Cliburn winner starts her own competition

Just as Van Cliburn did when he returned from winning the Tchaikovsky competition in Moscow and started his own in Texas, so one of his laureates has followed his lead.



Olga Kern, joint winner of the gold medal at the Cliburn in 2001, has just presided over the first Olga Kern International Piano Competition in Albuquerque, New Mexico, together with the New Mexico Philharmonic.

The winner of the inaugural contest was Chen Guang, 22, from China, now living in Italy. He takes home $11,000 and a chance to make a recording on the Steinway label.

Second was Anna Dmytrenko, 24, from Ukraine and now living in Germany.

Third was Anastasiya Naplekova, 32, from Ukraine, now living in Florida.

Fourth was Joshua Rupley, 23, from Albuquerque, N.M. and now living in Germany.

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  • Thank our lucky stars! At last someone is doing something to counter the acute shortage of piano competitions worldwide – only 180 of them so far this year, and only 600 prizewinners to service the insatiable demand for soloists.

  • It was a great competition, and everyone knew and felt the lineage that led to this event. Congratulations to Olga Kern, who obviously has a special bond with the people of Albuquerque, and special congratulations to conductor Vladimir Kern (her brother), who did a miraculous job with the New Mexico Philharmonic and the four finalists.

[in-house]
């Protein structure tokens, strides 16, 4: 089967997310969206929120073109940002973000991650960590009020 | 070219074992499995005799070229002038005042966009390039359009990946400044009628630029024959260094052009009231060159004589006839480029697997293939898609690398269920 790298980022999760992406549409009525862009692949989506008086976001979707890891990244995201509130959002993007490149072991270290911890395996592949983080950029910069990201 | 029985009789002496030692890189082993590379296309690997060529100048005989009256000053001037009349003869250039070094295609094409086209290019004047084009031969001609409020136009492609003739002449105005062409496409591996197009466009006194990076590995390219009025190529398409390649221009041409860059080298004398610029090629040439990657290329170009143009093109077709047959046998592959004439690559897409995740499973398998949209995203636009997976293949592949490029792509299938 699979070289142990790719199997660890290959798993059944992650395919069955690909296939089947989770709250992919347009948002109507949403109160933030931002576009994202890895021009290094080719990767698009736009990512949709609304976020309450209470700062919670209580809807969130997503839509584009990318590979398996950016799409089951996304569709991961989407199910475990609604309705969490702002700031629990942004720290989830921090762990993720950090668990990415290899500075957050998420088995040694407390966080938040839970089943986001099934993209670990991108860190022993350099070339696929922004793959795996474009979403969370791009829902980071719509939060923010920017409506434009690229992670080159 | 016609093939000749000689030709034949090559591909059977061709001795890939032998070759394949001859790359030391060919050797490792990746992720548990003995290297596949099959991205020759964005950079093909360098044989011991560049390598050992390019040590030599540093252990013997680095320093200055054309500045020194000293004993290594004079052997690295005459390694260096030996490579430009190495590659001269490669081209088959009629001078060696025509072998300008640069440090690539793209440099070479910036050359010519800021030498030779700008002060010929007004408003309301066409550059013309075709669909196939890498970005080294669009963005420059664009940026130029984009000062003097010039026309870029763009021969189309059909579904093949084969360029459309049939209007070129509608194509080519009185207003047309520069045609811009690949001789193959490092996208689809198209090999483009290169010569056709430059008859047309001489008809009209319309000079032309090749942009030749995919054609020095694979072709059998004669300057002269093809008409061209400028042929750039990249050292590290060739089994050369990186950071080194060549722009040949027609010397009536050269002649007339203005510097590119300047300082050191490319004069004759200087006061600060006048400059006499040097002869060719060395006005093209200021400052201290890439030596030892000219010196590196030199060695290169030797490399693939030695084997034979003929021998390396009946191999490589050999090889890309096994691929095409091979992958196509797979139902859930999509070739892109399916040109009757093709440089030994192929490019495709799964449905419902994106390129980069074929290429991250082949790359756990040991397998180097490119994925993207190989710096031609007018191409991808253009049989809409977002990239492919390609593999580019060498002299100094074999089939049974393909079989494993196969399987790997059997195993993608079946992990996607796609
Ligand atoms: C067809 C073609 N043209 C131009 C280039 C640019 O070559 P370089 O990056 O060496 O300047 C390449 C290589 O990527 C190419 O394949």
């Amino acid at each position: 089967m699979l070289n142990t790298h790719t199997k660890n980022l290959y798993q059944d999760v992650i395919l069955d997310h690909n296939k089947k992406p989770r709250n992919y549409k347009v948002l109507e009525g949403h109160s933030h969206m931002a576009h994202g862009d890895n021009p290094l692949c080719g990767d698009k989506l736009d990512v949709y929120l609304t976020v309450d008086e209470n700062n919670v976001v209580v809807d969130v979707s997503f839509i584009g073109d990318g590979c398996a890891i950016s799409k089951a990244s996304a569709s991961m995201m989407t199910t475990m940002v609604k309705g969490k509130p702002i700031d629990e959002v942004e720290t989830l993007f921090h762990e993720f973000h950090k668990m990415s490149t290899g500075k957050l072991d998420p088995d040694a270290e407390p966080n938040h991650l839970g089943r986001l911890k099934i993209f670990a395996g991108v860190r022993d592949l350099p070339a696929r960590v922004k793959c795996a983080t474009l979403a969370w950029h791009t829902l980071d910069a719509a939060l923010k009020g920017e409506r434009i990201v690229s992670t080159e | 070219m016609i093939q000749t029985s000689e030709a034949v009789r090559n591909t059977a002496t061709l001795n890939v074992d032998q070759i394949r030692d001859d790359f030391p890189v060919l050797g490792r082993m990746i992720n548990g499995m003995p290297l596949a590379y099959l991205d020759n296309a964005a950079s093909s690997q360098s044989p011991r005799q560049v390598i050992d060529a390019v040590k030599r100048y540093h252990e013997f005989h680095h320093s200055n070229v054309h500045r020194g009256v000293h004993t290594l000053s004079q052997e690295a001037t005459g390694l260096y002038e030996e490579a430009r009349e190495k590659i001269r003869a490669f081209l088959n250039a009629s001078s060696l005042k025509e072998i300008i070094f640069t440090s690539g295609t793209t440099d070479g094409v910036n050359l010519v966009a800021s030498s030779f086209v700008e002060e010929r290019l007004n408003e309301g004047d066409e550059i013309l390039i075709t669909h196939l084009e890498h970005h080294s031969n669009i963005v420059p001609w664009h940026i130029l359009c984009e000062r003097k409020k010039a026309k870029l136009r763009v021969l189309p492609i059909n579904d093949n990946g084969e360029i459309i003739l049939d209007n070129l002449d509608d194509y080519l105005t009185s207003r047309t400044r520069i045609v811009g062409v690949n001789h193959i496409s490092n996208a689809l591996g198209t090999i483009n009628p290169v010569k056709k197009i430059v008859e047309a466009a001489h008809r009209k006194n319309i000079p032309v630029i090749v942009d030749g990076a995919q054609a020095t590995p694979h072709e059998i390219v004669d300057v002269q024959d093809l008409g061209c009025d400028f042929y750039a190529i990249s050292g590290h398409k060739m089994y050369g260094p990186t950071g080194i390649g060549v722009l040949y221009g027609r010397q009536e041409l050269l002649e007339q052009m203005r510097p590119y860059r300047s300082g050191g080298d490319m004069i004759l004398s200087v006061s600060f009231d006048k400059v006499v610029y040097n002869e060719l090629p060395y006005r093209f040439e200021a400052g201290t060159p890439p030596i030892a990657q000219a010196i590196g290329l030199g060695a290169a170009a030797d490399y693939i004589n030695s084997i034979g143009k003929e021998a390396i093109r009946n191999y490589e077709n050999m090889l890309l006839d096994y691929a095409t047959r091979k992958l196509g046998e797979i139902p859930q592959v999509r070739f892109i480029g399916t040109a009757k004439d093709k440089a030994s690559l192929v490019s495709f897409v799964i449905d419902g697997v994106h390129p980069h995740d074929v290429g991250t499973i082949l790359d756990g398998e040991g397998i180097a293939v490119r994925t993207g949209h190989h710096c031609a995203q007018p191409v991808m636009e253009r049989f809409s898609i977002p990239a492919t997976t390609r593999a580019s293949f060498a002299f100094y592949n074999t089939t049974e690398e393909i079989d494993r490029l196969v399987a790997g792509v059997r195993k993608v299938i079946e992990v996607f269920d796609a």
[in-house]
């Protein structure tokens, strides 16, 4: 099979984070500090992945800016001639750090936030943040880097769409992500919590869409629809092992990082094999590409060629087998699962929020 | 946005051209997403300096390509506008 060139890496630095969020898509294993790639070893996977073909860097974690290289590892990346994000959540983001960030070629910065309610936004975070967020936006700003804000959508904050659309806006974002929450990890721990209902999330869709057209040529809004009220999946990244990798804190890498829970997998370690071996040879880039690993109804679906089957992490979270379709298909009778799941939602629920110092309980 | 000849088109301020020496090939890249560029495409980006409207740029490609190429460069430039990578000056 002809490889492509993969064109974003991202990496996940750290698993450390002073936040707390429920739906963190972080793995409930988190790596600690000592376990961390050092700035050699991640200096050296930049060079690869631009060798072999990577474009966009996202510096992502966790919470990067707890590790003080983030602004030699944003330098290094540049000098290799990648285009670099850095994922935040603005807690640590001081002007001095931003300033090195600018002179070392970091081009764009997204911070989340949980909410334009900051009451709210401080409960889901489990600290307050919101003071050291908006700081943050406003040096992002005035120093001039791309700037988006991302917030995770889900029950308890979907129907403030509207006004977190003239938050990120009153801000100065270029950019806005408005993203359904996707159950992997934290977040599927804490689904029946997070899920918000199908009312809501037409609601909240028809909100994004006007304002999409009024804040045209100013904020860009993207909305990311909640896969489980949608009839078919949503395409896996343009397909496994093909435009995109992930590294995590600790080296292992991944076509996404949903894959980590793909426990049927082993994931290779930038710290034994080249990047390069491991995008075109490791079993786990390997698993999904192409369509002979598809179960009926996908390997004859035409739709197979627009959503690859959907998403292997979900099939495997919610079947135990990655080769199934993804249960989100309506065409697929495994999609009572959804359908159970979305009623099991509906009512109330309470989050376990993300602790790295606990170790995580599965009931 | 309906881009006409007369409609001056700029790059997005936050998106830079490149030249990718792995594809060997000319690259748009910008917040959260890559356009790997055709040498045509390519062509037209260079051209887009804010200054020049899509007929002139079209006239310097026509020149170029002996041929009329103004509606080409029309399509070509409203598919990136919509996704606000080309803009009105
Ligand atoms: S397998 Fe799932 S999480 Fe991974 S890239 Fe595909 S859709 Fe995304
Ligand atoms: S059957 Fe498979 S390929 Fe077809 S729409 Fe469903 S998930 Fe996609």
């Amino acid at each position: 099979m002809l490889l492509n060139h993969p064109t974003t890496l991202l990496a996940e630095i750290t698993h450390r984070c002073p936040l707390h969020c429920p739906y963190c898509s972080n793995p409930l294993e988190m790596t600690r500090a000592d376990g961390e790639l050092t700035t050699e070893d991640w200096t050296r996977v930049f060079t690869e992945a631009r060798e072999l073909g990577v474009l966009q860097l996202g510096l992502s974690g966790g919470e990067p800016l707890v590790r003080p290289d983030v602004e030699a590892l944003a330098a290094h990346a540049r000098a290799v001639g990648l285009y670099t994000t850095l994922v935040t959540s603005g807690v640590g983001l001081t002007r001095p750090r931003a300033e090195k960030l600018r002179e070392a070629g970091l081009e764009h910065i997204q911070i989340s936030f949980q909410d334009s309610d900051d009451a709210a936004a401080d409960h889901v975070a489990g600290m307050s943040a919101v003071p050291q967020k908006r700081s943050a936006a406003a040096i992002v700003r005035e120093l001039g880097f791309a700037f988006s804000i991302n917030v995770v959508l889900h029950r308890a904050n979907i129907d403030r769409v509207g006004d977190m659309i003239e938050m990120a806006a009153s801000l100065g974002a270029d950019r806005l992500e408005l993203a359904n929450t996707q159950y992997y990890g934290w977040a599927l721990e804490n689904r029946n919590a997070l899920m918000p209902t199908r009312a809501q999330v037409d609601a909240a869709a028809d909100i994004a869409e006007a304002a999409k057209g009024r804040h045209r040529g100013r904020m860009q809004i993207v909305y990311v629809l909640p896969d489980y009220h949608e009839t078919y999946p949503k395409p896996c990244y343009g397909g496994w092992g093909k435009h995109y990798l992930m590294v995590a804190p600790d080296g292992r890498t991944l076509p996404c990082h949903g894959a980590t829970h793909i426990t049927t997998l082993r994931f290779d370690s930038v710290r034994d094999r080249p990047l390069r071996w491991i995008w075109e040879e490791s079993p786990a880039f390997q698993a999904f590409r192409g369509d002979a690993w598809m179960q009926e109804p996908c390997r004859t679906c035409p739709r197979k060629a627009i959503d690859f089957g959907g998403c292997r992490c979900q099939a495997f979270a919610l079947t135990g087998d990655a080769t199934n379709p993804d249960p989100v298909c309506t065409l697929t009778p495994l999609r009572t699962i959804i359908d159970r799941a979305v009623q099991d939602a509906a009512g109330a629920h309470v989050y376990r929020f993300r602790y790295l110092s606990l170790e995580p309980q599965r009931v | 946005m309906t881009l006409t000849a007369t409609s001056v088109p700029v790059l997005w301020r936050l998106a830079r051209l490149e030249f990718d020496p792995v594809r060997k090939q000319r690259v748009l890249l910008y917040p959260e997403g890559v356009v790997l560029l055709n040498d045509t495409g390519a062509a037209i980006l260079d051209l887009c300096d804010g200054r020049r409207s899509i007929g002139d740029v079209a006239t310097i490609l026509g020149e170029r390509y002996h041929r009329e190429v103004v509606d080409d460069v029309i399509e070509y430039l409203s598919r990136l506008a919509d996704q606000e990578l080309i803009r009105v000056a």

It was interesting that from where I sat, both the general public and music specialists knew that Chen Guang and Anna Dmytrenko were the cream of the crop. Both played Prokofiev in the final. Chen played Prokofiev’s Piano Concerto No. 3 with near Trifonov-like digital facility and octave-work. To my ears the first movement was even a tick faster than I had heard before. Not sure I loved that, but Chen told me afterward that this is how he feels it goes, and Mr. Kern and the orchestra went right with it. He found a great balance in the second movement between the individual character of the variations and the sense of the whole. BTW Chen is a very personable young man with great stage presence (without any Lang Lang-type tics) and speaks excellent English.

    Anna played Prokofiev’s Piano Concerto No. 2 with its gargantuan cadenzas with aplomb, but I would especially call out her memorable semifinal performance. She played a beautifully structured Brahms F minor sonata (Opus 5) with its troublesome five movements, and paired it with Samuel Barber’s 1950 piano sonata, which was really quite brilliant and characterful. Anna won the audience award, and I know I will be equally following Chen and Anna’s careers as well as a few select others.

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